FIGHT BACK

Here’s the good news: There are multiple ways to fight back:

  • Comment — As of Jan. 30, 2019, the Comment period is closed

The Department of Education is required to accept public input on proposed regulations through a “notice and comment” process, and it’s required to address this input when it issues final regulations.

This means we have a say in the final product. If the Department does not sufficiently respond to public input, or if the regulation itself is inconsistent with Title IX, the regulation can be struck down in court. So submitting public comments — lots of them — is an important and effective way for each of us to make a difference.

The 60-day public comment period opened Nov. 28Speak out with us.

When the proposed rule was published in the Federal Register, the Department initiated a 60- day public notice and comment period, during which survivors, their families, advocates, educators, and others will have the chance to weigh in on the proposed changes.

Join our Title IX alert list, and we’ll help you prepare the most effective comment possible tell to make sure your voice is heard. We especially need students, survivors, educators, and lawyers to help with this effort.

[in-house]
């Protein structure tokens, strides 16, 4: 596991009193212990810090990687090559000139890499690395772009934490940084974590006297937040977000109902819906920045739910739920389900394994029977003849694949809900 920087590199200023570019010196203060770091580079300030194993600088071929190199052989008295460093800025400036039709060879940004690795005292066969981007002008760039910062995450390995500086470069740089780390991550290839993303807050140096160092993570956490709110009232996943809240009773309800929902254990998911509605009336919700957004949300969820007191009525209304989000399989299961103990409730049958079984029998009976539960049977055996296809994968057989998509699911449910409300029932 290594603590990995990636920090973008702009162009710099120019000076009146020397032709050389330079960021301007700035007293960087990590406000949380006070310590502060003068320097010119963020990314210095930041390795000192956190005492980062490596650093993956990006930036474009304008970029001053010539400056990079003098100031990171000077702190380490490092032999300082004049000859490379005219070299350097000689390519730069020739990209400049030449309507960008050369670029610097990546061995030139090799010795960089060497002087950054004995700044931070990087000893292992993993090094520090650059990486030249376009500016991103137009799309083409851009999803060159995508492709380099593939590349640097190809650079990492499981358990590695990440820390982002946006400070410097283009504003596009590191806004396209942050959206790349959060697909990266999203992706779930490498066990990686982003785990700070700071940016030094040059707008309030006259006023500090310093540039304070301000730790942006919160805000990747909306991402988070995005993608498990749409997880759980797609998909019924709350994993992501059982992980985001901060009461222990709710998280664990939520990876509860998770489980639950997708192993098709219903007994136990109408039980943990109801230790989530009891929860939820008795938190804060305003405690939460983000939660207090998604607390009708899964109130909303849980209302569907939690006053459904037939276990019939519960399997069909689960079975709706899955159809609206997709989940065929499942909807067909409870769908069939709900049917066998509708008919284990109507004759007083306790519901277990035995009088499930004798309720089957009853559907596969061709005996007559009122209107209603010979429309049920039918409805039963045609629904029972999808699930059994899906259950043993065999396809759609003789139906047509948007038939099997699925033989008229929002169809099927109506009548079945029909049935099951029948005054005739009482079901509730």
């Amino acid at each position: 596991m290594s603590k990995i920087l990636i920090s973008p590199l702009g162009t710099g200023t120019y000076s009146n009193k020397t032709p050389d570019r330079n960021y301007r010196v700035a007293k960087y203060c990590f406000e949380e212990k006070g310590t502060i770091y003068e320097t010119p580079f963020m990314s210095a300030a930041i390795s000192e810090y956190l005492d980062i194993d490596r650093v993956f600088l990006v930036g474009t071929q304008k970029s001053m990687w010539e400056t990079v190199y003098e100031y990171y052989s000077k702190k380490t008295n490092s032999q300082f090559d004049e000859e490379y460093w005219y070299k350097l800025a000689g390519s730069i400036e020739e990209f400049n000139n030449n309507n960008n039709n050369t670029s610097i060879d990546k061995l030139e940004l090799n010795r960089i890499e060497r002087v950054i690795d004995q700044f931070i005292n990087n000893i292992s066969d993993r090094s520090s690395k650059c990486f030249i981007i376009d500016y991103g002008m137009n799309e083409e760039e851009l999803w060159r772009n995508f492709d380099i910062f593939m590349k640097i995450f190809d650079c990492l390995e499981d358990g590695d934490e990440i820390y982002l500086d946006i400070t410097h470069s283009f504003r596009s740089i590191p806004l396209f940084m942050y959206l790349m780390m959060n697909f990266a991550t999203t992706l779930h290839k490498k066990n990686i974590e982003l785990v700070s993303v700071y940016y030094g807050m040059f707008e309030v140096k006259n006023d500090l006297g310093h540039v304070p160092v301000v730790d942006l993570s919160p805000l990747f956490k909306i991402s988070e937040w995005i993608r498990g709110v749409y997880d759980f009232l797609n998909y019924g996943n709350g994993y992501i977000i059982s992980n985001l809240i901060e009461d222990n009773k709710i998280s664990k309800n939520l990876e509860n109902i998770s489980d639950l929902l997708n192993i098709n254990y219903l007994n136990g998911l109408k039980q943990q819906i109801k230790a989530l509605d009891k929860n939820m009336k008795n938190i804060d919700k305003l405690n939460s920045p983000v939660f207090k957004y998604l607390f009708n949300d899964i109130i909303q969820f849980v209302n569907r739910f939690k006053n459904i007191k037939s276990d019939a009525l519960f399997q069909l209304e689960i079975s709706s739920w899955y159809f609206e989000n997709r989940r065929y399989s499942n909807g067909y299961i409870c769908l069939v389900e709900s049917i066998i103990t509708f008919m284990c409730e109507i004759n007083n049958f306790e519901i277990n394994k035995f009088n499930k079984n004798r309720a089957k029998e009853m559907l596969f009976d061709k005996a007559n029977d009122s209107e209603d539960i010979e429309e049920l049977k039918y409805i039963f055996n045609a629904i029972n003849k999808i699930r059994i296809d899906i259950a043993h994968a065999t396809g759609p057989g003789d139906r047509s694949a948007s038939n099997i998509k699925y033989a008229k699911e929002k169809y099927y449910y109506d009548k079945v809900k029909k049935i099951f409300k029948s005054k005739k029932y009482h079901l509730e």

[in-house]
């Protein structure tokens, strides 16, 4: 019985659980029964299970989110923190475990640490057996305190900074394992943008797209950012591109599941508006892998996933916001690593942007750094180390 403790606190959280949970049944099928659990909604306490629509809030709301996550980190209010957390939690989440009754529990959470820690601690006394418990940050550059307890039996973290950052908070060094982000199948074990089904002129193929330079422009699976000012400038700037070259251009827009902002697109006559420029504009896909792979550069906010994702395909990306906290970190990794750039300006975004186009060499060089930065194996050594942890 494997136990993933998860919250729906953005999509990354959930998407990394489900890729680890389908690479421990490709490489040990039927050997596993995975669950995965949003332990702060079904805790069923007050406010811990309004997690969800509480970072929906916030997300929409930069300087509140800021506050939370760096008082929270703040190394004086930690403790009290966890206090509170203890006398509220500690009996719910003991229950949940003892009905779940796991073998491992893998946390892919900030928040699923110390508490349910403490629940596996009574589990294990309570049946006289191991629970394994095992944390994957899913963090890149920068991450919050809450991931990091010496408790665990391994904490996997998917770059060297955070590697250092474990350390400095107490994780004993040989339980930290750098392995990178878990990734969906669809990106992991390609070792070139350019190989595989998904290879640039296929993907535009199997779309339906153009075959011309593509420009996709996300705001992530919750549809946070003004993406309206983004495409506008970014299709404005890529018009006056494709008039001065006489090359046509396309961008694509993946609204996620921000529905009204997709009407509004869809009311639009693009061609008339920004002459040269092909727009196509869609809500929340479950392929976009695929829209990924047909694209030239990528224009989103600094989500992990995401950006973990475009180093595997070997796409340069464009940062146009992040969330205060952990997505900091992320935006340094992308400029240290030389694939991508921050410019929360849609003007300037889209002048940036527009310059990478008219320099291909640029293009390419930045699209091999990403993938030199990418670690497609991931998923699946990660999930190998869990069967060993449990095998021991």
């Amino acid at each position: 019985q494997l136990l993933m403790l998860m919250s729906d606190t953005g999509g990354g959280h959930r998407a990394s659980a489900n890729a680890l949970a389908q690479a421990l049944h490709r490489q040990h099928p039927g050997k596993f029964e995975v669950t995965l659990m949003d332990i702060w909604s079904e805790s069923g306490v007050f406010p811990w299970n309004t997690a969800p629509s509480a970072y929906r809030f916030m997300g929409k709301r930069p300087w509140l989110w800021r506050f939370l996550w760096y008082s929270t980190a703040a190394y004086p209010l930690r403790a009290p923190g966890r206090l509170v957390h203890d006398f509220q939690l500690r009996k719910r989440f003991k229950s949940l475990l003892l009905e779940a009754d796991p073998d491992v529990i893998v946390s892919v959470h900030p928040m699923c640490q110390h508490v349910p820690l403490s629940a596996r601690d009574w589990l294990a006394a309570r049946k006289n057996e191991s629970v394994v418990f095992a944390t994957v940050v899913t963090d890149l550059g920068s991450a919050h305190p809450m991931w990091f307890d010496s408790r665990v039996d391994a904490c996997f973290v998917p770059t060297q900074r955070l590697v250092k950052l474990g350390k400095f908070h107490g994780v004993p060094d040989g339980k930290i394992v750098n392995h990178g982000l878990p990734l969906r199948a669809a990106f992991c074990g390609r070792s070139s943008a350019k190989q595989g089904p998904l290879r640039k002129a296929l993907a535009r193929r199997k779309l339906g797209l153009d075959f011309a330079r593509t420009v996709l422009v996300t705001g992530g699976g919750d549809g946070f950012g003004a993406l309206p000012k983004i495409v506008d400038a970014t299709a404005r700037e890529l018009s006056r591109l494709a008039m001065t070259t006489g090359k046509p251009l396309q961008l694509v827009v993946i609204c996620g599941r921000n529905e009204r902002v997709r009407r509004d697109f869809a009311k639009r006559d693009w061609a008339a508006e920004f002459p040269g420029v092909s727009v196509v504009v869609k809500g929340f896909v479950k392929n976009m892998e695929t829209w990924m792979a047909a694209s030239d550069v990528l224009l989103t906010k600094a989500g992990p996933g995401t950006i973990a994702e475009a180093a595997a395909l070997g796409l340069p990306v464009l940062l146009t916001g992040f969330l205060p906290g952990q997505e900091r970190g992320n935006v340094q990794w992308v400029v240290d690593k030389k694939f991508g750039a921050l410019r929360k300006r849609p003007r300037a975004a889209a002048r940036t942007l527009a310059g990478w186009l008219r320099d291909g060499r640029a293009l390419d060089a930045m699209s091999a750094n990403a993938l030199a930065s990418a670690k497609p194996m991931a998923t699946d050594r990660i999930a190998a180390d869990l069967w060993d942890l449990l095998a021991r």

If we all speak out, they can’t ignore us. Commenting is a concrete way each of us can make a difference. Let’s tell Betsy DeVos and the Trump Administration: We believe survivors.

 

  • Support our lawsuit against DeVos

Equal Rights Advocates, alongside our ally organizations, is suing Betsy DeVos and the Department of Education over Title IX changes that harm student survivors. We’re challenging the discriminatory animosity that motivated the Administration’s first effort to issue unlawful Title IX policies. The necessity of our case is vindicated by the fact that many of the items in today’s draft regulations are identical to the ones we filed suit over earlier this year. Support our lawsuit.